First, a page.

What Is Component State?
Most components should simply take in props and render. But, components also offer state, and it is used to store information about the component that can change over time. Typically the change comes as a result of user events or system events (i.e., as a response to user input, a server request or the passage of time).
According to the React documentation state should:
Contain data that a component's event handlers may change to trigger a UI update. In real apps this data tends to be very small and JSON-serializable. When building a stateful component, think about the minimal possible representation of its state, and only store those properties in this.state. Inside of render() simply compute any other information you need based on this state. You'll find that thinking about and writing applications in this way tends to lead to the most correct application, since adding redundant or computed values to state means that you need to explicitly keep them in sync rather than rely on React computing them for you.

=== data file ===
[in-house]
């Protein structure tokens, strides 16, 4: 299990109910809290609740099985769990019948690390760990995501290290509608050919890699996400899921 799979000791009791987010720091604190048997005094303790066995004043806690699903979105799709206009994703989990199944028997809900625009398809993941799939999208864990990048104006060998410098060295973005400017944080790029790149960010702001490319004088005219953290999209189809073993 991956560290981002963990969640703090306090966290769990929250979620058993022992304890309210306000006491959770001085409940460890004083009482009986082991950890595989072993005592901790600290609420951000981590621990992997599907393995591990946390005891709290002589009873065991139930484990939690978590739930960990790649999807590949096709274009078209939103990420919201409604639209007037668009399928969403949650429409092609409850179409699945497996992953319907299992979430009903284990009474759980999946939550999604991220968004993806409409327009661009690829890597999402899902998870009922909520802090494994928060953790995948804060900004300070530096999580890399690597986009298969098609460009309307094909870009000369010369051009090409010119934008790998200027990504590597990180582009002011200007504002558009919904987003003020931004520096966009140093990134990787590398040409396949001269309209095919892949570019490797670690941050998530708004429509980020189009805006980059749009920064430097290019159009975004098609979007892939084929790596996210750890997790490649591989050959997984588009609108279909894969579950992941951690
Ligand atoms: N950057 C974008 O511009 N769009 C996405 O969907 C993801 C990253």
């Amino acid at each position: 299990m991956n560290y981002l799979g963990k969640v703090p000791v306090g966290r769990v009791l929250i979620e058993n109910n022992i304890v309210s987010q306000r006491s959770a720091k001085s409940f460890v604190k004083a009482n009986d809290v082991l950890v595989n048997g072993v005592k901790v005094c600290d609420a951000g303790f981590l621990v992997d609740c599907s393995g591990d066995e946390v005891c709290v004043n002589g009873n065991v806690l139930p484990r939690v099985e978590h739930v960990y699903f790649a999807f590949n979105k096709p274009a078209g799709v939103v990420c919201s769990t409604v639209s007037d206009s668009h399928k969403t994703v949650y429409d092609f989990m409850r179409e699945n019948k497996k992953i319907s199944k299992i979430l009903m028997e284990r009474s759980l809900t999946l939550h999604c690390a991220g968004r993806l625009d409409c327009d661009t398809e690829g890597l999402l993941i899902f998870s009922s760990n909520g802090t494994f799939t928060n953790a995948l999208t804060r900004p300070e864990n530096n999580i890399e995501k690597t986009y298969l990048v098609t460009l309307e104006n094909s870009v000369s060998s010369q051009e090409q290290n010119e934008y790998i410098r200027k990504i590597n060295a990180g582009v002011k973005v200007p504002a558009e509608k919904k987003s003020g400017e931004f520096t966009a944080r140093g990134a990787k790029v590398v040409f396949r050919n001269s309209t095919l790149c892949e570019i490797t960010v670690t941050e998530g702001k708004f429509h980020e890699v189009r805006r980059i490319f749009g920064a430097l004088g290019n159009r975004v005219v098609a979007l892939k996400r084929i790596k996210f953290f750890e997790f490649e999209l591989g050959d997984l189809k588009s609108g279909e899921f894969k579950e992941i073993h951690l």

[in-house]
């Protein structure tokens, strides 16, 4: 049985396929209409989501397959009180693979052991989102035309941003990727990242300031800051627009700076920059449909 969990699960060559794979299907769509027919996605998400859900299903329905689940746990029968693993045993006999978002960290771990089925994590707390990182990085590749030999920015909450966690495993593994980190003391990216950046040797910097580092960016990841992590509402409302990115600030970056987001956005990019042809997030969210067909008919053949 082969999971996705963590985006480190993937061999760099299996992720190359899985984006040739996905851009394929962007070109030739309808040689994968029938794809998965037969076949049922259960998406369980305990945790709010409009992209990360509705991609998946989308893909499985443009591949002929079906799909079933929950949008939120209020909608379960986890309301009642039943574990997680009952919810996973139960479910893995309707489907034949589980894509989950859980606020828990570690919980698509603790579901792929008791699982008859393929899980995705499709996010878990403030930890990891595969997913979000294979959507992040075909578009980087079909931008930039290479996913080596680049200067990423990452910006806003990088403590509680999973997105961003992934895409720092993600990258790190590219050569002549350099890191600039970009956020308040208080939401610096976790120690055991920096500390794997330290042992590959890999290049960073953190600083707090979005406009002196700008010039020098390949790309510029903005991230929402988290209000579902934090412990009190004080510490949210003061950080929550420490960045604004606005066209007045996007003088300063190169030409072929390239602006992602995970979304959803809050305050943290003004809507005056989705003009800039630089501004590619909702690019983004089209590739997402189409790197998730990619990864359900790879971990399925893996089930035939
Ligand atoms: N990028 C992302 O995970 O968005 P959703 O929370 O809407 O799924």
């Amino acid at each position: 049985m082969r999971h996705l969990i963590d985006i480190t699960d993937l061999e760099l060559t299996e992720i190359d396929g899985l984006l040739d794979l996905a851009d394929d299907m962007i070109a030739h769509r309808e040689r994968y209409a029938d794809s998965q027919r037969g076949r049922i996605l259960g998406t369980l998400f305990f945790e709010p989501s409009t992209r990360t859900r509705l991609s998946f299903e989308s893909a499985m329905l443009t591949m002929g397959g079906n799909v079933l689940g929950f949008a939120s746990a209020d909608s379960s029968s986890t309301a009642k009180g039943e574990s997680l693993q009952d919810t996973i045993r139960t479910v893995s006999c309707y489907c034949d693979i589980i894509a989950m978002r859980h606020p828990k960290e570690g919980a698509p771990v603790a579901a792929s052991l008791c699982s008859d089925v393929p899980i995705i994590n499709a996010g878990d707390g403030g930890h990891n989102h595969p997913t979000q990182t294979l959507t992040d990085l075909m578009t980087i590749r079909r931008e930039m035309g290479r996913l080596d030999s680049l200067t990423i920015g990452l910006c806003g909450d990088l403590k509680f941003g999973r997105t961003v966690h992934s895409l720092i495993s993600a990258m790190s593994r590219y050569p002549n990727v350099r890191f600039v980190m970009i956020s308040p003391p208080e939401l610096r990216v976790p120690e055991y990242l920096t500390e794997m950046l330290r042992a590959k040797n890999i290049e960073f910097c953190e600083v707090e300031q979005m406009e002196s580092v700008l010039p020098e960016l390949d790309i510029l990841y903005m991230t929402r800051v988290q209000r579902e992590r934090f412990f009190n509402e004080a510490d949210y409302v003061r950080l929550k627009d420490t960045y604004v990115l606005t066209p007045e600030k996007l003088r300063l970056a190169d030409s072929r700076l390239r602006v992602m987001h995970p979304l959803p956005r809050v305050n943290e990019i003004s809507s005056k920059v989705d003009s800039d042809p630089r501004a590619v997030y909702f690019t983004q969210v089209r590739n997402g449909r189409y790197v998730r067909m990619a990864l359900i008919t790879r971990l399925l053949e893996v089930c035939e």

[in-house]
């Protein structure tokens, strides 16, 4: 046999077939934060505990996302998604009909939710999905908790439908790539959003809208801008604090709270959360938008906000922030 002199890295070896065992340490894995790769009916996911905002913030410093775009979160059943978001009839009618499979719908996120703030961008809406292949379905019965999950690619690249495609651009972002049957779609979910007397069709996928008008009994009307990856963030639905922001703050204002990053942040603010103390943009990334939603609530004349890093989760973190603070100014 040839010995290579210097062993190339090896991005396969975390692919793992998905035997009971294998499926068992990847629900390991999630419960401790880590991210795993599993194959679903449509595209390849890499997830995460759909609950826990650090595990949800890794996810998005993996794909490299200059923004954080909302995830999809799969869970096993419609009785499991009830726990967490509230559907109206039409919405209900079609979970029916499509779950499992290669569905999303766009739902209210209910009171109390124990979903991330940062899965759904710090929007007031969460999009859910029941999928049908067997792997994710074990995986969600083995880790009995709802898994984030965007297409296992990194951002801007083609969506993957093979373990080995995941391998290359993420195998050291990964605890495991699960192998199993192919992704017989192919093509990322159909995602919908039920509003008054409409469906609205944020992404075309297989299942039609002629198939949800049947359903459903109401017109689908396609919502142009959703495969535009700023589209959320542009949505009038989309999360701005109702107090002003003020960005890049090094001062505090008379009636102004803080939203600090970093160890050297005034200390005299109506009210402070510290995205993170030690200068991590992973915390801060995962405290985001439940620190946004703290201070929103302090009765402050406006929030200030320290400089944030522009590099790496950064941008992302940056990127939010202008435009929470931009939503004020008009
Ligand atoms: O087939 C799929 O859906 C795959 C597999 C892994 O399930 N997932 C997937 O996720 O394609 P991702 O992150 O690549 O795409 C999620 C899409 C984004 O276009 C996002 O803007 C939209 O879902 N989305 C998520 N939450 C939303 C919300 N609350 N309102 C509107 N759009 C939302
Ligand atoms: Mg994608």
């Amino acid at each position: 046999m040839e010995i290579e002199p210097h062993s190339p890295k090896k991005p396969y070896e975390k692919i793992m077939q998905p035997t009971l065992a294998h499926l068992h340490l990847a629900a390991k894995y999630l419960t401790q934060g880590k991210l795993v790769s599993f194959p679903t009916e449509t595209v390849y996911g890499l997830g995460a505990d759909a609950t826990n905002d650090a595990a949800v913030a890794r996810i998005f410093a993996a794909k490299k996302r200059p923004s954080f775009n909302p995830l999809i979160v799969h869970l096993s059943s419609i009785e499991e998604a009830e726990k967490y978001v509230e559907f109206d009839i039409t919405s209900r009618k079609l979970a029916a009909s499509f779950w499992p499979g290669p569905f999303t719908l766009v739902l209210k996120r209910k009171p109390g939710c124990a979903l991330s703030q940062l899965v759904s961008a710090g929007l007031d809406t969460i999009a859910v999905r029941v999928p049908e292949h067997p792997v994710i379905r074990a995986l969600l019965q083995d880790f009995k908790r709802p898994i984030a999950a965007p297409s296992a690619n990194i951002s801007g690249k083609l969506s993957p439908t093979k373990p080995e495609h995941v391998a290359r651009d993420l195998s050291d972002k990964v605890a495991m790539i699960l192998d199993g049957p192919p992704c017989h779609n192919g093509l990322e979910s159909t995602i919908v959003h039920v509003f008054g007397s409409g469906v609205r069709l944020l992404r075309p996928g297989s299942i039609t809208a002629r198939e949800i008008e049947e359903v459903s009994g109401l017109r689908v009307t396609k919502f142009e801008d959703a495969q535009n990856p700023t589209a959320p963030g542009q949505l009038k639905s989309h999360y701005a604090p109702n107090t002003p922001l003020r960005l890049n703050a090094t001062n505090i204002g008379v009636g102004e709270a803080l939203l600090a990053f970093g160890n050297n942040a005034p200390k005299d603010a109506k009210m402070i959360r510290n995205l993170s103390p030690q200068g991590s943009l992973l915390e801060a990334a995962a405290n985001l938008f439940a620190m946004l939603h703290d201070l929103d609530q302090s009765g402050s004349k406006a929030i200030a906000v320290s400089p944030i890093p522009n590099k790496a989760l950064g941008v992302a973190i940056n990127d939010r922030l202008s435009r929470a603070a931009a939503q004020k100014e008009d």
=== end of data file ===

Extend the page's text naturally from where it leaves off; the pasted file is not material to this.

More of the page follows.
Things to keep in mind about React component state:
- If a component has a state a default state should be providing using
- State changes are typically how you start the re-rendering of a component and all sub components (i.e., children, grandchildren, great grand chidlren etc...).
- You inform a component of a state change by using
this.setState()to set a new state.
- A state change merges new data with old data that is already contained in the state (i.e.,
- A state change, internally deals with calling re-renders. You should never have to call
- The state object should only contain the minimal amount of data needed for the UI. Don't place computed data, other React components, or props in the state object.